That's precisely what we do. Under Utah's dram shop law, bars and restaurants and the servers who work in them can face as much as $2 million liability, and even potential criminal charges, if a guest leaves their establishment and causes an accident.

The subjective nature of the tests also makes the new law ripe for abuse.

We have seen more than a few instances where police officers pressured to show results see what they want to see. Remember UHP Trooper Lisa Steed? She had a reputation as a superstar on the force because of her DUI arrests, until it was discovered she was flouting the law, fudging reports and arresting people who shouldn't have been arrested.

Bertram said, in his experience, some departments have roughly 1 in 7 DUI arrests thrown out or pleaded out.

The new more fungible standard will likely push those numbers even higher, as well as open the door for more racial profiling, as the American Civil Liberties Union recently argued.

There is nothing mystical about 0.05, or 0.08, for that matter. Unless we make the legal limit zero, policymakers are drawing a line somewhere in that gray area, weighing how much risk we, as a society, are willing to accept.

Nationally, alcohol-related crashes account for a third of all fatal traffic accidents. In Utah, because a large portion of the population doesn't drink alcohol, they account for less than 12 percent in 2016, according to the Utah Department of Public Safety. Over three years, DUIs averaged 14 percent of Utah fatal crashes.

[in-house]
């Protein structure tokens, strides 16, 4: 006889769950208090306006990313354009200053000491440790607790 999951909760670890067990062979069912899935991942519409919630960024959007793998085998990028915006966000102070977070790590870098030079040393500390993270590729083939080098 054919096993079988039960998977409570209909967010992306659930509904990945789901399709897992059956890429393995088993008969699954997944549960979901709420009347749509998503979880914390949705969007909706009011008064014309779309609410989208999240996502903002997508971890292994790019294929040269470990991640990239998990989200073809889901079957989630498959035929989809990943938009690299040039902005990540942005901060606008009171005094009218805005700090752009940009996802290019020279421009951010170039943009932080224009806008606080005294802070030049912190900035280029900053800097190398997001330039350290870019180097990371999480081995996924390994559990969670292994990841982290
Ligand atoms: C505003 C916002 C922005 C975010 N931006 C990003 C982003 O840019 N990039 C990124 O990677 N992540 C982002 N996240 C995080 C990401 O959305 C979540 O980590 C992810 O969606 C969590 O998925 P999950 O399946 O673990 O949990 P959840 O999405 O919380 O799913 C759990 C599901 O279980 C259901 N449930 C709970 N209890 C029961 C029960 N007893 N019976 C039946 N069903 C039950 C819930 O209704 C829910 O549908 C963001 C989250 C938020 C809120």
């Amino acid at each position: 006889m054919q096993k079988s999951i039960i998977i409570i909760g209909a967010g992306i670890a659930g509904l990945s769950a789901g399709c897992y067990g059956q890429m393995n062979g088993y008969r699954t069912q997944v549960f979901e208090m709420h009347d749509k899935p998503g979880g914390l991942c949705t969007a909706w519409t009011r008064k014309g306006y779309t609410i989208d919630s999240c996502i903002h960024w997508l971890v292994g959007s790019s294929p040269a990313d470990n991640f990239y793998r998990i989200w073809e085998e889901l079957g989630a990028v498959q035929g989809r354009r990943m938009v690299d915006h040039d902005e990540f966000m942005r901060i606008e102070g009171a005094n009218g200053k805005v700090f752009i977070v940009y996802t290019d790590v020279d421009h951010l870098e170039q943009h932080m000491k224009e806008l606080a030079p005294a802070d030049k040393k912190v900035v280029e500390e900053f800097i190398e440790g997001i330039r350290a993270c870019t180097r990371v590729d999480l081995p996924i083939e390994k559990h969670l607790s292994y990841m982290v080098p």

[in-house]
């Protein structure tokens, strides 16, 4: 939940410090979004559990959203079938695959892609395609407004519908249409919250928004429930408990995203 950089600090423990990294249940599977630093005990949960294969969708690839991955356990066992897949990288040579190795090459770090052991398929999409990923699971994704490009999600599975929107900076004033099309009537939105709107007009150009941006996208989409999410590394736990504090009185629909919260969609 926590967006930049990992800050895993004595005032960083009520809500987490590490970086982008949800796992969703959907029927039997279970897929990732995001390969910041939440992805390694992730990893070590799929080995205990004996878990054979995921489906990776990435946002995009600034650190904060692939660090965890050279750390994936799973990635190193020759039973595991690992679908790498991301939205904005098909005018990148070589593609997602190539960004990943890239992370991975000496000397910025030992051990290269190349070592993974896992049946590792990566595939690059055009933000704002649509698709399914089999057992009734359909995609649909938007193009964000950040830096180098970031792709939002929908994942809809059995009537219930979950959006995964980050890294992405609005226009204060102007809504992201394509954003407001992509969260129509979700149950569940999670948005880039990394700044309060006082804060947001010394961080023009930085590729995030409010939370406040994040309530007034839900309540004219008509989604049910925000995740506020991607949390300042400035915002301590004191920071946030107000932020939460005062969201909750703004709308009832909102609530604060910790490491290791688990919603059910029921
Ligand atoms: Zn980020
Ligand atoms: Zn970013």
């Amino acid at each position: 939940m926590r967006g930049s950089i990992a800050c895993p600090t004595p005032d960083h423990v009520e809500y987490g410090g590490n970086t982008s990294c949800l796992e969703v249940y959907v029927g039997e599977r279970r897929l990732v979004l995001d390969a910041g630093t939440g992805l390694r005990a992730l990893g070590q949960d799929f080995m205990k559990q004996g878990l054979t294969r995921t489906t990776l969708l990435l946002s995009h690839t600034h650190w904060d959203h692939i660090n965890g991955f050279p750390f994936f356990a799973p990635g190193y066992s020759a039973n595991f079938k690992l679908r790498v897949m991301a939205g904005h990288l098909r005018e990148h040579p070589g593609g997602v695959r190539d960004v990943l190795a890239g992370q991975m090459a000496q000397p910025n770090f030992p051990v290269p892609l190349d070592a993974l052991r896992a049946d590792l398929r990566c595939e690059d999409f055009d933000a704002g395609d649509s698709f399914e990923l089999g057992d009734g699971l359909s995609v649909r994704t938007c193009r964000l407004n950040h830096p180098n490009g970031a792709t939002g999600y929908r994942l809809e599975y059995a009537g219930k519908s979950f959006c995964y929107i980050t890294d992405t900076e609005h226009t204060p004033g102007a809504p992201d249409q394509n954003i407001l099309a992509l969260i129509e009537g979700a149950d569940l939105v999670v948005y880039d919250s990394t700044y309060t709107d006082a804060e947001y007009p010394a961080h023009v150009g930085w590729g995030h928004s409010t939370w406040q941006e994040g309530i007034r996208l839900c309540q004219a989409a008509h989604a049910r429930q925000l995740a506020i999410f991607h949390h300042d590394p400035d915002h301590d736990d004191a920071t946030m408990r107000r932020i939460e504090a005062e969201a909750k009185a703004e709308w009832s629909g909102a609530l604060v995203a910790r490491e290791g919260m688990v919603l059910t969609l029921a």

You're about three times as likely to be killed in an accident involving speeding and statistically more likely to die from a gunshot than a DUI.

Even under the optimistic projections from the NTSB, changing Utah's law MIGHT save two to three lives a year. I doubt it would be that high.

Other changes could make a bigger dent in curbing drunken driving — tougher penalties for repeat offenders, escalating fines for higher blood alcohol levels, or expanded use of Interlock systems that require a driver to blow into a Breathalyzer before starting a car.

Those are things that Mothers Against Drunk Driving, the leading advocacy group in the country supports. It doesn't support lowering the blood alcohol standard.

The Legislature shouldn't have passed the bill and the governor should veto it.

But don't count on it, and here's why: The new standard won't take effect until Jan. 1, 2019 (another reason to stay in on New Year's), and Herbert can argue that the Legislature can refine the law next year — although the same would be true if he were to veto the bill.

Already, House Speaker Greg Hughes is talking about addressing potential insurance-related issues that they hadn't fully considered.

But for now, there's little upside for the governor, who doesn't want to appear weak on drunk driving, to issue the veto.

That means that next week you'll likely see Utah become the first in the nation to adopt the standard, imposing unworkable expectations on law enforcement and further stigmatizing the state as being hostile to anyone who drinks.

So, cheers, Utah. And make sure you order an Uber.

Twitter: @RobertGehrke